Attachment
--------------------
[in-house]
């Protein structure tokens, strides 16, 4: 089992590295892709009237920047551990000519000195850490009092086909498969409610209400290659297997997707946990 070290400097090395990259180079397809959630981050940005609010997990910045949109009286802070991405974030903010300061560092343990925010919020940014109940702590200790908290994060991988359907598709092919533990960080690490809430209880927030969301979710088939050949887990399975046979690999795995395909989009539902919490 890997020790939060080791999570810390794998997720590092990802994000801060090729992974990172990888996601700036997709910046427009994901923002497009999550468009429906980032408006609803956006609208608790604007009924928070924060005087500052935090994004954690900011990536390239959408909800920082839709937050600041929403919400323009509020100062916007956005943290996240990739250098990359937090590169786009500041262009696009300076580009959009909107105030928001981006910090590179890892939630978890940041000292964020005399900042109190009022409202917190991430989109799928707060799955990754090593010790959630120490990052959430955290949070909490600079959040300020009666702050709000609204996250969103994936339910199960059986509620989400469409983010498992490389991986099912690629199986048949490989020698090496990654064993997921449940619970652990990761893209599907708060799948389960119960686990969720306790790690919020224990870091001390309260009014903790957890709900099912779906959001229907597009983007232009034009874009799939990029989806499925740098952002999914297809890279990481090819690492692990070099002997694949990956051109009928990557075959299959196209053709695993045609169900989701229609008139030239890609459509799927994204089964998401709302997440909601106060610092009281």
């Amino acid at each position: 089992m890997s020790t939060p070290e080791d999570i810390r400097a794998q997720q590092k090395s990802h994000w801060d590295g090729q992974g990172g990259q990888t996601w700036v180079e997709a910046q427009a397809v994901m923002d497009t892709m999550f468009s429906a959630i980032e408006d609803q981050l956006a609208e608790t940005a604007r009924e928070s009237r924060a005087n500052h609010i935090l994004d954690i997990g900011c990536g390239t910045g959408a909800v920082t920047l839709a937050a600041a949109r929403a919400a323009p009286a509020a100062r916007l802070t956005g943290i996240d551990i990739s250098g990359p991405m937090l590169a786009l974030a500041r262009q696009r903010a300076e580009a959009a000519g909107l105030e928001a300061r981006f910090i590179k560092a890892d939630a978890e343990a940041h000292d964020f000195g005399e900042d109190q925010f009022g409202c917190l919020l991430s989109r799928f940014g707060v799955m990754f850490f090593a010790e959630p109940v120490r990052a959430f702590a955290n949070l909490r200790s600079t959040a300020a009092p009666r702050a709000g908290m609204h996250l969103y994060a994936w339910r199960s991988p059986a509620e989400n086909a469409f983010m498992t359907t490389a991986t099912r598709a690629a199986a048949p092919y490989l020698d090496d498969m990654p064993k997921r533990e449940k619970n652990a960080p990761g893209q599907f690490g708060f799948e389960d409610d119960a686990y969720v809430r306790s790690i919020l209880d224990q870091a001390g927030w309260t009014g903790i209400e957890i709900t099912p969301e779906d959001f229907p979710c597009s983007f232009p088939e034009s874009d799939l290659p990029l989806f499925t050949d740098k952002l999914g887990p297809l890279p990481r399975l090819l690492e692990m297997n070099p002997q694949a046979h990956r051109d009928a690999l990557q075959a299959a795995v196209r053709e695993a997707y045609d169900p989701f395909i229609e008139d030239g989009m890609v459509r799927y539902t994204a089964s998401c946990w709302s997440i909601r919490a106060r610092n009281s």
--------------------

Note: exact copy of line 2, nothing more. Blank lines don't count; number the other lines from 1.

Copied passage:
């Protein structure tokens, strides 16, 4: 089992590295892709009237920047551990000519000195850490009092086909498969409610209400290659297997997707946990 070290400097090395990259180079397809959630981050940005609010997990910045949109009286802070991405974030903010300061560092343990925010919020940014109940702590200790908290994060991988359907598709092919533990960080690490809430209880927030969301979710088939050949887990399975046979690999795995395909989009539902919490 890997020790939060080791999570810390794998997720590092990802994000801060090729992974990172990888996601700036997709910046427009994901923002497009999550468009429906980032408006609803956006609208608790604007009924928070924060005087500052935090994004954690900011990536390239959408909800920082839709937050600041929403919400323009509020100062916007956005943290996240990739250098990359937090590169786009500041262009696009300076580009959009909107105030928001981006910090590179890892939630978890940041000292964020005399900042109190009022409202917190991430989109799928707060799955990754090593010790959630120490990052959430955290949070909490600079959040300020009666702050709000609204996250969103994936339910199960059986509620989400469409983010498992490389991986099912690629199986048949490989020698090496990654064993997921449940619970652990990761893209599907708060799948389960119960686990969720306790790690919020224990870091001390309260009014903790957890709900099912779906959001229907597009983007232009034009874009799939990029989806499925740098952002999914297809890279990481090819690492692990070099002997694949990956051109009928990557075959299959196209053709695993045609169900989701229609008139030239890609459509799927994204089964998401709302997440909601106060610092009281």